I read with interest Dan Rodricks' column, "World's refugee crisis comes to the U.S. and Maryland" (July 22). He describes the current flow of Central Americans across our southern border as the "biggest refugee crisis since World War II."
Having served during the Bush administration as assistant secretary of state for the Bureau of Population, Refugees and Migration, I need to challenge Mr. Rodricks' commentary.
First, the thousands of people pouring into the U.S. today are not refugees. The 1951 Refugee Convention clearly spells out that a refugee is someone who "owing to a well-founded fear of being persecuted for reasons of race, religion, nationality, membership of a particular social group or political opinion, is outside the country of his nationality, and is unable to, or owing to such fear, is unwilling to avail himself of the protection of that country." Few if any of the new arrivals fit that description.
Some claim that the recent flood of migrants pouring into the U.S. has been caused by violence in Central American countries. Unfortunately crime, drugs and violence have long been a way of life in these countries; however the United Nations Office on Drugs and Crime statistics actually show a decline in homicide rates in El Salvador Honduras and Guatemala.
According to interviews with our new "guests," the primary reason for the current migration to the United States is widely circulating rumors in home countries that unaccompanied children and adult females traveling with minors will be given free passes allowing them to stay. They are no different than millions of people living in poverty and violence around the world who would like to come to the United States to pursue a better life and economic opportunity.
Refugees and migrants are treated very differently under modern international law. Migrants, especially economic migrants, choose to move in order to improve the future prospects of themselves and their families. Refugees have to move in order to save their lives or preserve their freedom.
U.S. refugee policy is focused foremost on creating situations that allow refugees to return home, which most hope to do one day. We provide humanitarian assistance to countries giving refugee asylum, in some cases for decades. In most countries refugees are kept in bleak refugee camps and are not free to move around the country. Only a tiny percentage of the world's refugees, who have no hope of repatriation, are resettled permanently in the U.S.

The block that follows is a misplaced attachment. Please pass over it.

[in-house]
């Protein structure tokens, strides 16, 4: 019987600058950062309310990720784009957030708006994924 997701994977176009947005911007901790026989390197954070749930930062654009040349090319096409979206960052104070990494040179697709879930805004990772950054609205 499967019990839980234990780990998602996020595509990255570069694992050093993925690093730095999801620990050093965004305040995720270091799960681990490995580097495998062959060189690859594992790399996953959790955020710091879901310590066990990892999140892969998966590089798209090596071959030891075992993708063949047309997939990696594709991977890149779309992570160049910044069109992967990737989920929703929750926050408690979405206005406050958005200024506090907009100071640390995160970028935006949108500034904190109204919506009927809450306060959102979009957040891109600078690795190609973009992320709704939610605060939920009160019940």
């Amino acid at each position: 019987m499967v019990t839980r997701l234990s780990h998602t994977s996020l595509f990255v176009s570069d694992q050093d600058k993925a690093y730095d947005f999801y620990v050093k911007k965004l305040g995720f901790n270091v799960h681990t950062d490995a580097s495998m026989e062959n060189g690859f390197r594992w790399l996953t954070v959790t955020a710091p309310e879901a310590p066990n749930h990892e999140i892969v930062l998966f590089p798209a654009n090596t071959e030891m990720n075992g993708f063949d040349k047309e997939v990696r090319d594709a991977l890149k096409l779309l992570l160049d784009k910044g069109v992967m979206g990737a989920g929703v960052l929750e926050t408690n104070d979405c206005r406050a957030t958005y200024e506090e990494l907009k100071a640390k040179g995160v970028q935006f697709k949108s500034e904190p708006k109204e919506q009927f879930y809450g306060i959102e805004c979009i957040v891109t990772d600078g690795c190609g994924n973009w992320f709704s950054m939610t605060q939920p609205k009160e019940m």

In recent years, our resettlement quota has been set at around 50,000 to 70,000 annually. Unlike the current migrants violating our border, refugees who are accepted for resettlement must first have undergone extensive background security checks to ensure that they pose no threat to America. Refugee applicants must clear all required security checks prior to final approval of their application, including biographical name checks for all refugee applicants and fingerprint checks for refugee applicants aged 14 to 79.
We know nothing of the identity or background of most of the illegal migrants currently being given easy entry to the U.S and flown and bussed around the country by the current administration. Those who believe that most will show up at a future hearing to determine if they should be granted asylum are delusional.
Ellen Sauerbrey, Baldwin
The writer is former assistant secretary of state for the Bureau of Population, Refugees and Migration.
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